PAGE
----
— Cassey Ho
“Don’t compare your life to others. There’s no comparison between the sun and the moon. They shine when it’s their time.”
It’s so hard to not compare yourself to others, isn’t it? Especially when you are chronically ill. You may see healthy people and envy them, or you may see fellow chronic illness warriors who seem to be healthier than you or handling things better than you are. And the comparisons start.
It comes as no surprise that all those comparisons can really start to make you feel bad about yourself.
A common occurrence for me is that I tend to compare myself to others when I’m out exercising. Whether I’m jogging or biking, I’m aware of how difficult it is for me to exercise sometimes. My heart rate spikes, thanks to POTS, and sometimes I get heart palpitations or shortness of breath that freaks me out. (It’s a POTS thing.) Then, when I see other girls around my age pass me like strong, fast, gazelles, I have to admit, it’s hard not to feel bad about myself.
Why can’t I go that fast? I’ll ask myself. Be that strong? Get in shape to run a marathon if I wanted to, or maybe just a fast 5k pace? Why is it SO much harder for me?
These comparisons can be even more distressing on bad days with chronic illness. The other day I almost cried at the park because while I was biking up one of the long hills in Central Park–a hill that I had done successfully several times before–I got crazy heart palpitations and couldn’t catch my breath. I had to stop biking early.
I sat on a bench outside the park and fought back tears. More comparisons flooded my inner monologue. Why can’t I be normal like other girls my age? Why is my body like this? Will I ever be free of these symptoms? Other people do it just fine, why can’t I?
But then I just happened to scroll past this quote from Cassey Ho afterward, and it shifted my perspective back to where it should be. I cannot compare my life to others. Neither should you.
While we may be having a bad day, someone else–like a biker or runner speeding past you–may be having their first good day in a while. You can never truly know someone’s situation just by looking at them. So we shouldn’t make comparisons between ourselves and someone else when we literally know nothing about their story. Especially if those comparisons are going to diminish our drive, tenacity, or self-love.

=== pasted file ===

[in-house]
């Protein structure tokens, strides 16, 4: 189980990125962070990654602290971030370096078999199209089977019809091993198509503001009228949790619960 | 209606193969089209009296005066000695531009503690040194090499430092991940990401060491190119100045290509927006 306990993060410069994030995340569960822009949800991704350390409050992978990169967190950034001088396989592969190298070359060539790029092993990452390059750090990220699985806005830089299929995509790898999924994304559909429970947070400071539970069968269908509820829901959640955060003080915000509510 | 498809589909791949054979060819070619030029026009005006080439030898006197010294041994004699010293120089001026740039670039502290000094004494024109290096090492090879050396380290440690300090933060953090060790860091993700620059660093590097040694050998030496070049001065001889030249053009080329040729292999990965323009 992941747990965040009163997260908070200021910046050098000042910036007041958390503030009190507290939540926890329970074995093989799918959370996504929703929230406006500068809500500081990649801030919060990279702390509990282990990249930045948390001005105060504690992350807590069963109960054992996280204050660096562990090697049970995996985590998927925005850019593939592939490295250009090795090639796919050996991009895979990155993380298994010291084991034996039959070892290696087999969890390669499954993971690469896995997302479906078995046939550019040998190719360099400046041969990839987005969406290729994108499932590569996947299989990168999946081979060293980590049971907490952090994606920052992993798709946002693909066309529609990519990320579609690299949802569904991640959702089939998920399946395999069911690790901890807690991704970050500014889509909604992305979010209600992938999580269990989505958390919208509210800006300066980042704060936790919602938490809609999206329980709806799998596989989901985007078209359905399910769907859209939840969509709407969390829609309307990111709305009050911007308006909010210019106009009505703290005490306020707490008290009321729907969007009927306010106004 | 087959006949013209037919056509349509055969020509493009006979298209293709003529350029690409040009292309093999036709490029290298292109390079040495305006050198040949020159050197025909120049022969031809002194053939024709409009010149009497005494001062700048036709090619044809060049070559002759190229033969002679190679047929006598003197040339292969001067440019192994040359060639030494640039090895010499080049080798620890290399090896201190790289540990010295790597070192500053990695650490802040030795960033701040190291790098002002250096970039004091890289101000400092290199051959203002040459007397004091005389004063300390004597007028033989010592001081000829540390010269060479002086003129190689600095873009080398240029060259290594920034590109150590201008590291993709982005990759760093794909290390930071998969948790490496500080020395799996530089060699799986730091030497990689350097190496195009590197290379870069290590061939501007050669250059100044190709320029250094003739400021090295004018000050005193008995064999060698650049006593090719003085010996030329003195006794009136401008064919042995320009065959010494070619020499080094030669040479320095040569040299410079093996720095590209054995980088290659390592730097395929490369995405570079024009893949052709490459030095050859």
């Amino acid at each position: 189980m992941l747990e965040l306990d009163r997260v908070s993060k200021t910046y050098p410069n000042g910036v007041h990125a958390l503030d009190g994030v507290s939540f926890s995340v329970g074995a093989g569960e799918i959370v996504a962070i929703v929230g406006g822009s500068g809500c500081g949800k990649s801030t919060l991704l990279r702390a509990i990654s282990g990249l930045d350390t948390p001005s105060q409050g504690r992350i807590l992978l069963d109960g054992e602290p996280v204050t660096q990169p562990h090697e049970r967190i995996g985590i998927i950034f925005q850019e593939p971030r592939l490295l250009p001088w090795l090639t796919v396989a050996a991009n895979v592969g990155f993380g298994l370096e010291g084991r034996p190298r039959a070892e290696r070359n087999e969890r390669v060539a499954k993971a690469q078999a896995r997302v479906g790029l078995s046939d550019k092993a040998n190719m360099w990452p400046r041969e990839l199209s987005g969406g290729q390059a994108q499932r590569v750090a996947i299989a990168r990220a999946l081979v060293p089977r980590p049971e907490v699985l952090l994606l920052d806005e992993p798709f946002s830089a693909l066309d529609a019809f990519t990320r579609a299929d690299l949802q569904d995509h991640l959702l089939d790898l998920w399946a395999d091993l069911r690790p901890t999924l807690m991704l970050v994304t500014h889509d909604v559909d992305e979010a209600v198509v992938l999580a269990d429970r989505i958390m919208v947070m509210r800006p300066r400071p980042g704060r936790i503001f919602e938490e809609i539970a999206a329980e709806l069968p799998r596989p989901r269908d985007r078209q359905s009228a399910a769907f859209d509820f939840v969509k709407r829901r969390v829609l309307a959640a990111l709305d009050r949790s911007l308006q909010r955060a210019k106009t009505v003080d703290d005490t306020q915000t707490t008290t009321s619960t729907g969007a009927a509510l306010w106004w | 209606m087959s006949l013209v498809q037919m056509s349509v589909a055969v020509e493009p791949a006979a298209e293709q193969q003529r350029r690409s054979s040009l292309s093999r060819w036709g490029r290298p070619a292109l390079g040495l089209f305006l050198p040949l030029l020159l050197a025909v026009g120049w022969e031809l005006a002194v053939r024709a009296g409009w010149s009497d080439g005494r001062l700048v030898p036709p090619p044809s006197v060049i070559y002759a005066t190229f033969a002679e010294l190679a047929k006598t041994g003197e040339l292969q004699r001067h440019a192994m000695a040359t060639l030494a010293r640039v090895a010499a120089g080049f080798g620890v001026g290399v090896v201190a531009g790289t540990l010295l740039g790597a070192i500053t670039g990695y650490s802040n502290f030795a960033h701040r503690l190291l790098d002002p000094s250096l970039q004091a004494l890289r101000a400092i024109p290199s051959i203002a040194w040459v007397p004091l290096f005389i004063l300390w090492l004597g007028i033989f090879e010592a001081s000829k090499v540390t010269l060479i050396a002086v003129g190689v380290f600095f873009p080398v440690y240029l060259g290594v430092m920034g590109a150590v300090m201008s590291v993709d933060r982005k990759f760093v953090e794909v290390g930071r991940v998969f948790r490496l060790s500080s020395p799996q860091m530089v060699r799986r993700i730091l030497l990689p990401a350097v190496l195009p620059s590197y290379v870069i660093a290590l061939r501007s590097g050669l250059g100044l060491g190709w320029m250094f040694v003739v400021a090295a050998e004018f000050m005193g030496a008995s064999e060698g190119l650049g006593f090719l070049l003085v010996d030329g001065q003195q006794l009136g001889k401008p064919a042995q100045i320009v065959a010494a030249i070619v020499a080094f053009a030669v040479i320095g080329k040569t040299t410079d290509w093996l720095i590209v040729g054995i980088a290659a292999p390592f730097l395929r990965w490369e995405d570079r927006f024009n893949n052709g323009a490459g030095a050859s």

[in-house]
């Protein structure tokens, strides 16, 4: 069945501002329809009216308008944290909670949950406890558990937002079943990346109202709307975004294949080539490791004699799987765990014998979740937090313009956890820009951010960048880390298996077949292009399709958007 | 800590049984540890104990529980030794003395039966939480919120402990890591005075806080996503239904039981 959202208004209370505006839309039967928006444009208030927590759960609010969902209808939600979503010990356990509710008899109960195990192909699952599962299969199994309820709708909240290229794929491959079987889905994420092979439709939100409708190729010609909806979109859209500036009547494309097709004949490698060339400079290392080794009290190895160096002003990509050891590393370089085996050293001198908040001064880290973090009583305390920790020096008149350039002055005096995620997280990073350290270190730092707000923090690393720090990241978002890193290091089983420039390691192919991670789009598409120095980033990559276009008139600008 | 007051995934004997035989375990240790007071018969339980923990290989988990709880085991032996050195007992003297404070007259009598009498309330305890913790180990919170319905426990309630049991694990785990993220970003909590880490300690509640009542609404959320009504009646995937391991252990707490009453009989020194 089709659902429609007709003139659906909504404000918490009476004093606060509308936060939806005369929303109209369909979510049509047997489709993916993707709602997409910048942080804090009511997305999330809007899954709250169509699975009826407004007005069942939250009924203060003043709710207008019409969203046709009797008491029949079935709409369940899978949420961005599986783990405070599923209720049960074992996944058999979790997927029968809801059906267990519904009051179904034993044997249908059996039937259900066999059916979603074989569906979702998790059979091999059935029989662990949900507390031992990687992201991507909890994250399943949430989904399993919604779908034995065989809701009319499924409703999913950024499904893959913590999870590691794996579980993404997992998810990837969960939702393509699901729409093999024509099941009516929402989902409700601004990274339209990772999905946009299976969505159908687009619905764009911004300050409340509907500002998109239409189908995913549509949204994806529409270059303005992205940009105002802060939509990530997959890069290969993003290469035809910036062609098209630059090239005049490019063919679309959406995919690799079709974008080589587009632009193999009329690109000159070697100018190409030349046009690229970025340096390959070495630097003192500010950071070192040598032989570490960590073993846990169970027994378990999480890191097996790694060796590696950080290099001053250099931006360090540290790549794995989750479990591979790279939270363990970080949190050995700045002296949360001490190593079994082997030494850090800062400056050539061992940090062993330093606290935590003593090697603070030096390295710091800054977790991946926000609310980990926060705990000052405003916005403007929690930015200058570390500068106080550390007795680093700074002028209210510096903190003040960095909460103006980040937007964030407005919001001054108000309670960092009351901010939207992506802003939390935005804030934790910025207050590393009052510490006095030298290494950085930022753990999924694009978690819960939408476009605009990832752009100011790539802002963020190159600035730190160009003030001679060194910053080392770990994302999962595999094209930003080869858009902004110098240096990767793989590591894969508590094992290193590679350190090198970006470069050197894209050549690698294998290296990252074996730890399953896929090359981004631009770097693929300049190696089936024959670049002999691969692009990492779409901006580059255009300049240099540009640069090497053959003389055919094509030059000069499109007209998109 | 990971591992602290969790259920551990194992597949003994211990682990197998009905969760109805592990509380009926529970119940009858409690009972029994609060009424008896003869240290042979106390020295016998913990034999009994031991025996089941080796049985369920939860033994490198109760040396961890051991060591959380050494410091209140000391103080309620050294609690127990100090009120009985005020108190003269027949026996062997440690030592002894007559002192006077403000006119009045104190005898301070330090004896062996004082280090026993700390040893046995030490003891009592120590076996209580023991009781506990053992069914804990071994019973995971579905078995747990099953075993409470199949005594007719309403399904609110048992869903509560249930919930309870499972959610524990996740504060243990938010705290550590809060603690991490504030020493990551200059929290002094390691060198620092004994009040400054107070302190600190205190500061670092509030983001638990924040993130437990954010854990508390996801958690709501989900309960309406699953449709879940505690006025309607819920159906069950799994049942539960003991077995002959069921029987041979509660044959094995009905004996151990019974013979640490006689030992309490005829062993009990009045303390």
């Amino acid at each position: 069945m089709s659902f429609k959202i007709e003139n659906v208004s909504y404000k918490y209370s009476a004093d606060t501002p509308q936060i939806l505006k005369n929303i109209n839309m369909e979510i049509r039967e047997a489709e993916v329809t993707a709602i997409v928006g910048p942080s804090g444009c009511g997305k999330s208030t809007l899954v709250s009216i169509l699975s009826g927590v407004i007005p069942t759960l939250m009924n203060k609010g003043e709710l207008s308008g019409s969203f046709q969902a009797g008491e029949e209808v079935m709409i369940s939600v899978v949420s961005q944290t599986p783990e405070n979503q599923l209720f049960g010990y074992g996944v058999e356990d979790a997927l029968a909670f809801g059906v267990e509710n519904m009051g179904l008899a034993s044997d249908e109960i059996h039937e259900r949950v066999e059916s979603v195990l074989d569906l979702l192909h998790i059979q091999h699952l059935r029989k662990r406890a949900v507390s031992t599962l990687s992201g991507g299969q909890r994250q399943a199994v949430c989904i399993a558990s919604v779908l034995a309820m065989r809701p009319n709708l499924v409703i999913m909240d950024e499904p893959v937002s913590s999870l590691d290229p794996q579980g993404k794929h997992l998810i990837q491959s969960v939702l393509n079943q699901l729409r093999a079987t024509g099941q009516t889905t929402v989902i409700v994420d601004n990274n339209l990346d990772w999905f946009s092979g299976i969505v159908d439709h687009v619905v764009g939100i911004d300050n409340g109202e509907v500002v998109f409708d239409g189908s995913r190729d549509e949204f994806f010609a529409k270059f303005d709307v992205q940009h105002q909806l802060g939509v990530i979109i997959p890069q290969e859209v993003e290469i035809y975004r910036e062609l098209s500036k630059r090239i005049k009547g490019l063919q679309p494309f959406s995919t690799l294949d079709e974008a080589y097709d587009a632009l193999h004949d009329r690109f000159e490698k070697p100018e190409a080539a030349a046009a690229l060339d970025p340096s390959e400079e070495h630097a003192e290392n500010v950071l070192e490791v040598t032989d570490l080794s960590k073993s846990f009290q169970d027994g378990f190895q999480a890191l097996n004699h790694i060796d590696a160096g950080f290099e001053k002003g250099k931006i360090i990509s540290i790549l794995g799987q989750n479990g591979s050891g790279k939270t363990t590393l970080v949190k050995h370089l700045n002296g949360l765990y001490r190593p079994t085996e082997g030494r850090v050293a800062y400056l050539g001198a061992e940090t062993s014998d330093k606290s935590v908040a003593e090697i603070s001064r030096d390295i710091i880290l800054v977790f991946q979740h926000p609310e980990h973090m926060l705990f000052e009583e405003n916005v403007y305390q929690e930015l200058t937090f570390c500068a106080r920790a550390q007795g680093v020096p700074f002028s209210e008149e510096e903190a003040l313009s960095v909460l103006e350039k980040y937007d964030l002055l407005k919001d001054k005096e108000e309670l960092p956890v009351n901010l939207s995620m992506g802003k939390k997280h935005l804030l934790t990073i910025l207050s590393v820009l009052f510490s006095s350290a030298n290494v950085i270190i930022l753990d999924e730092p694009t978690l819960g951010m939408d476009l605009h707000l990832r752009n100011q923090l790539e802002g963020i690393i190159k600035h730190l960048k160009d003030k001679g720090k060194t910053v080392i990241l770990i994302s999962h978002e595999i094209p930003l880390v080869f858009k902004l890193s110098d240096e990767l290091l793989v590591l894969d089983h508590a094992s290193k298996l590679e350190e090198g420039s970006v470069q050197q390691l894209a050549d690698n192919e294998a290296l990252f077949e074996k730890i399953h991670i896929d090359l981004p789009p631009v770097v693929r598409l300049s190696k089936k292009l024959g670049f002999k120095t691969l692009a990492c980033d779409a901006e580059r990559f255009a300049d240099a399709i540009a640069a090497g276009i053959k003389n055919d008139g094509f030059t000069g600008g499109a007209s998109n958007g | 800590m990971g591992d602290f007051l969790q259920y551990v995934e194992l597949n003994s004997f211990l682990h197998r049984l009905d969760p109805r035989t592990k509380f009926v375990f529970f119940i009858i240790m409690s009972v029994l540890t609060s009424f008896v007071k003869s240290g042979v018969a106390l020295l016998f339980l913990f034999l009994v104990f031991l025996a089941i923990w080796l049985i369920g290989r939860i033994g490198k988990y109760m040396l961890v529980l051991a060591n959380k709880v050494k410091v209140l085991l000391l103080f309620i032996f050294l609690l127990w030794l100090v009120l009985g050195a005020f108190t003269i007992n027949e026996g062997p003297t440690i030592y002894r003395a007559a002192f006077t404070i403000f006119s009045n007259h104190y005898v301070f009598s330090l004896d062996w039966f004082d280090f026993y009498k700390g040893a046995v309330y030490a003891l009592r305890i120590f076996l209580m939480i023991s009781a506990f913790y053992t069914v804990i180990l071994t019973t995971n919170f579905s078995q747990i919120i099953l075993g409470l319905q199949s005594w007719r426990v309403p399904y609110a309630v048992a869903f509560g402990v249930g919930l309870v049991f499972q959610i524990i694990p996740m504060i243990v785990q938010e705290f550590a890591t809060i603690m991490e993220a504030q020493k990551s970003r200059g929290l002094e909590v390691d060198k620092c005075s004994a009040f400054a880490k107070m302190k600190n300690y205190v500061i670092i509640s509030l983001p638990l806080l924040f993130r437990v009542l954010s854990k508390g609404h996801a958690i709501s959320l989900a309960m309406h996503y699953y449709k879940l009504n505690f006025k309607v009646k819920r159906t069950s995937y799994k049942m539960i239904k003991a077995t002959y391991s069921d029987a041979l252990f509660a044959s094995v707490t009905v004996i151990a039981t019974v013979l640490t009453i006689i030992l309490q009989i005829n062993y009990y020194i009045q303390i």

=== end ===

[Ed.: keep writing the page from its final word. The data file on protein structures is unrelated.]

We all shine when it’s our time. It will come, it will go, and it will come again. Just like the sun and moon do.
Here’s another thing I want to touch on: When it’s our time, we tend to not compare ourselves to others in a detrimental way. That is, we don’t beat ourselves down because we are feeling great, doing great, and exuding the watch out world, here I come! mentality.
It’s when we are struggling with symptoms and our lives have been interrupted in some negative way that we often start the unhealthy comparisons. But again, we have to stop ourselves from doing that!
You’ve probably heard it many times before, but here it is again: Healing is not a linear journey. There will be ups and downs, good days and bad, times in the sun and times in the dark. When things get rough, we cannot compare ourselves to someone else’s journey and think that we are inferior. That we are unfortunate, doomed to be miserable for life, or less worthy of healing.
Because the truth is, we’re all on this roller coaster called life with chronic illness together. Again, you can never know what another chronic illness warrior has been through unless you ask, or they tell you (maybe not even then!). Maybe they suffered for years before they got to the point they’re at now. Maybe dozens of doctors tossed them aside before one gave them a diagnosis. So you can’t compare yourself to them; you may be in two different places in your separate healing journeys!
And here’s another scenario you may be familiar with…
Some people are lucky enough to go into remission from their conditions or to be cured of them. Not everyone shares that same luck. Again…we can’t feel sorry for ourselves if that’s not us. We just have to congratulate those lucky ducks, send them love and good thoughts for abundant health in the future, and continue fighting our own battles to wellness. (And maybe also ask them how they healed their bodies, right?!)
If you need to take a break from social media to give your mental health a reprieve, then, by all means, turn off those notifications and close those feeds. Social media is great for building a supportive community and connecting with other chronic illness warriors, but quite often it can perpetuate this ugly comparison cycle. Just be mindful of how you’re feeling and what thoughts enter your head when you’re scrolling through social media feeds.
So, for October, I want you to try to not compare yourself to others, whether they are well or chronically ill. When you are shining, bask in it and remember that your strength and resilience got you there. And when you’re struggling with your illness, don’t start looking at others and seeing only your faults, perceived or real. Remind yourself how far you’ve come. Remember that symptom severity ebbs and flows. Hold on for your next day in the sun.
And as always, remember that there can still be plenty of good in a life lived with chronic illness. It’s all in the way you choose to look at things. So choose well, my friends!
Here’s to a great October! Who else is excited for spooky season?! I’m so ready for Halloween movies and scary shows!